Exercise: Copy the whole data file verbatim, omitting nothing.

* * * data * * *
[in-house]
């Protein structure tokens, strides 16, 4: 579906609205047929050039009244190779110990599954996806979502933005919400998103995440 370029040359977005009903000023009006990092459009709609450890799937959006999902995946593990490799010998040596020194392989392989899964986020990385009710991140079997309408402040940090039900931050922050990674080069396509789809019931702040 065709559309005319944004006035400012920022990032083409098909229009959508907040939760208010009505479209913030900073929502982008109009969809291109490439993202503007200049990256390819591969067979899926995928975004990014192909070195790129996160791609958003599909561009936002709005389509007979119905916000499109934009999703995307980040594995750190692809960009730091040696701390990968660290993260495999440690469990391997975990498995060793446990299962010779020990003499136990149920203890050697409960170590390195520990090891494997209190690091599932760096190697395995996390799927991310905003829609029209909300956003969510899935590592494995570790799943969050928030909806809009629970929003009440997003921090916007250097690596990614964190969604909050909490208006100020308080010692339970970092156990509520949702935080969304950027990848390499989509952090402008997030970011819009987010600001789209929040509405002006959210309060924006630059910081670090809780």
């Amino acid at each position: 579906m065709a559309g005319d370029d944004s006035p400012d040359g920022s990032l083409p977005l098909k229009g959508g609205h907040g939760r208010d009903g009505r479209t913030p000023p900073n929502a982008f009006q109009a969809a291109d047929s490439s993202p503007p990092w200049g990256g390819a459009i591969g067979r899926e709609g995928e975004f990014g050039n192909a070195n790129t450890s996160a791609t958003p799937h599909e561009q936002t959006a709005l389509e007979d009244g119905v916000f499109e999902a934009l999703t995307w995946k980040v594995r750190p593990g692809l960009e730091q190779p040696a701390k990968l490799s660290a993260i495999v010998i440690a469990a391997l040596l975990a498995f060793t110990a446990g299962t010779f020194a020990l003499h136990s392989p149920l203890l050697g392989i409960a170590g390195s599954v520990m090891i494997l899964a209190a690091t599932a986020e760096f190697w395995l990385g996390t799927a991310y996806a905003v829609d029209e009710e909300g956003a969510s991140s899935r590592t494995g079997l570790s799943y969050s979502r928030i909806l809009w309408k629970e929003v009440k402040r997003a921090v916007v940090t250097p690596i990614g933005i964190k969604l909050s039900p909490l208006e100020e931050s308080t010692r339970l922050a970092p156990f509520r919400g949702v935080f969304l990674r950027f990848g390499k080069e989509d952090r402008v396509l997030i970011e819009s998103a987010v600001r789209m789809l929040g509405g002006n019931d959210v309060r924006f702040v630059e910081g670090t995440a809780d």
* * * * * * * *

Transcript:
[in-house]
């Protein structure tokens, strides 16, 4: 579906609205047929050039009244190779110990599954996806979502933005919400998103995440 370029040359977005009903000023009006990092459009709609450890799937959006999902995946593990490799010998040596020194392989392989899964986020990385009710991140079997309408402040940090039900931050922050990674080069396509789809019931702040 065709559309005319944004006035400012920022990032083409098909229009959508907040939760208010009505479209913030900073929502982008109009969809291109490439993202503007200049990256390819591969067979899926995928975004990014192909070195790129996160791609958003599909561009936002709005389509007979119905916000499109934009999703995307980040594995750190692809960009730091040696701390990968660290993260495999440690469990391997975990498995060793446990299962010779020990003499136990149920203890050697409960170590390195520990090891494997209190690091599932760096190697395995996390799927991310905003829609029209909300956003969510899935590592494995570790799943969050928030909806809009629970929003009440997003921090916007250097690596990614964190969604909050909490208006100020308080010692339970970092156990509520949702935080969304950027990848390499989509952090402008997030970011819009987010600001789209929040509405002006959210309060924006630059910081670090809780």
């Amino acid at each position: 579906m065709a559309g005319d370029d944004s006035p400012d040359g920022s990032l083409p977005l098909k229009g959508g609205h907040g939760r208010d009903g009505r479209t913030p000023p900073n929502a982008f009006q109009a969809a291109d047929s490439s993202p503007p990092w200049g990256g390819a459009i591969g067979r899926e709609g995928e975004f990014g050039n192909a070195n790129t450890s996160a791609t958003p799937h599909e561009q936002t959006a709005l389509e007979d009244g119905v916000f499109e999902a934009l999703t995307w995946k980040v594995r750190p593990g692809l960009e730091q190779p040696a701390k990968l490799s660290a993260i495999v010998i440690a469990a391997l040596l975990a498995f060793t110990a446990g299962t010779f020194a020990l003499h136990s392989p149920l203890l050697g392989i409960a170590g390195s599954v520990m090891i494997l899964a209190a690091t599932a986020e760096f190697w395995l990385g996390t799927a991310y996806a905003v829609d029209e009710e909300g956003a969510s991140s899935r590592t494995g079997l570790s799943y969050s979502r928030i909806l809009w309408k629970e929003v009440k402040r997003a921090v916007v940090t250097p690596i990614g933005i964190k969604l909050s039900p909490l208006e100020e931050s308080t010692r339970l922050a970092p156990f509520r919400g949702v935080f969304l990674r950027f990848g390499k080069e989509d952090r402008v396509l997030i970011e819009s998103a987010v600001r789209m789809l929040g509405g002006n019931d959210v309060r924006f702040v630059e910081g670090t995440a809780d």